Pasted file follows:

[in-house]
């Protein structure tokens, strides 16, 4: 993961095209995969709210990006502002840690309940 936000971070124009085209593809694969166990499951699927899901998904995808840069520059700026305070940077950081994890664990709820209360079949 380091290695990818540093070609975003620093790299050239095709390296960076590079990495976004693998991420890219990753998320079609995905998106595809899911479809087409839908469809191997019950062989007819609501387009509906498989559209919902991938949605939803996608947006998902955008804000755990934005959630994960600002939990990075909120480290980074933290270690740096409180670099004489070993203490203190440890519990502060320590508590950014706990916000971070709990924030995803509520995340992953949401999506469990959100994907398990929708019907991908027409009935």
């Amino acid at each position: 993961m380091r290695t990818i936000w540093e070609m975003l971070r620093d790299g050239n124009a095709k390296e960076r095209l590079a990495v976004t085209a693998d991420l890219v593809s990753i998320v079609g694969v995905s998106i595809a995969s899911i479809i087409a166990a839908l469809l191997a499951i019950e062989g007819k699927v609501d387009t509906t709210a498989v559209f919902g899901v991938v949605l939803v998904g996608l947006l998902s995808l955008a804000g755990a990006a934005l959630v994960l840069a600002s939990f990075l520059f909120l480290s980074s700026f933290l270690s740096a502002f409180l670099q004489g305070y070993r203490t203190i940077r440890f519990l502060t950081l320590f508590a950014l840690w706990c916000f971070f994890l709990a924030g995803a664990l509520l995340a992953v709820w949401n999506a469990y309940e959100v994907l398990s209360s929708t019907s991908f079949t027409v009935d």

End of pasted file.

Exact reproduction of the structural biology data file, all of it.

[in-house]
């Protein structure tokens, strides 16, 4: 993961095209995969709210990006502002840690309940 936000971070124009085209593809694969166990499951699927899901998904995808840069520059700026305070940077950081994890664990709820209360079949 380091290695990818540093070609975003620093790299050239095709390296960076590079990495976004693998991420890219990753998320079609995905998106595809899911479809087409839908469809191997019950062989007819609501387009509906498989559209919902991938949605939803996608947006998902955008804000755990934005959630994960600002939990990075909120480290980074933290270690740096409180670099004489070993203490203190440890519990502060320590508590950014706990916000971070709990924030995803509520995340992953949401999506469990959100994907398990929708019907991908027409009935």
């Amino acid at each position: 993961m380091r290695t990818i936000w540093e070609m975003l971070r620093d790299g050239n124009a095709k390296e960076r095209l590079a990495v976004t085209a693998d991420l890219v593809s990753i998320v079609g694969v995905s998106i595809a995969s899911i479809i087409a166990a839908l469809l191997a499951i019950e062989g007819k699927v609501d387009t509906t709210a498989v559209f919902g899901v991938v949605l939803v998904g996608l947006l998902s995808l955008a804000g755990a990006a934005l959630v994960l840069a600002s939990f990075l520059f909120l480290s980074s700026f933290l270690s740096a502002f409180l670099q004489g305070y070993r203490t203190i940077r440890f519990l502060t950081l320590f508590a950014l840690w706990c916000f971070f994890l709990a924030g995803a664990l509520l995340a992953v709820w949401n999506a469990y309940e959100v994907l398990s209360s929708t019907s991908f079949t027409v009935d």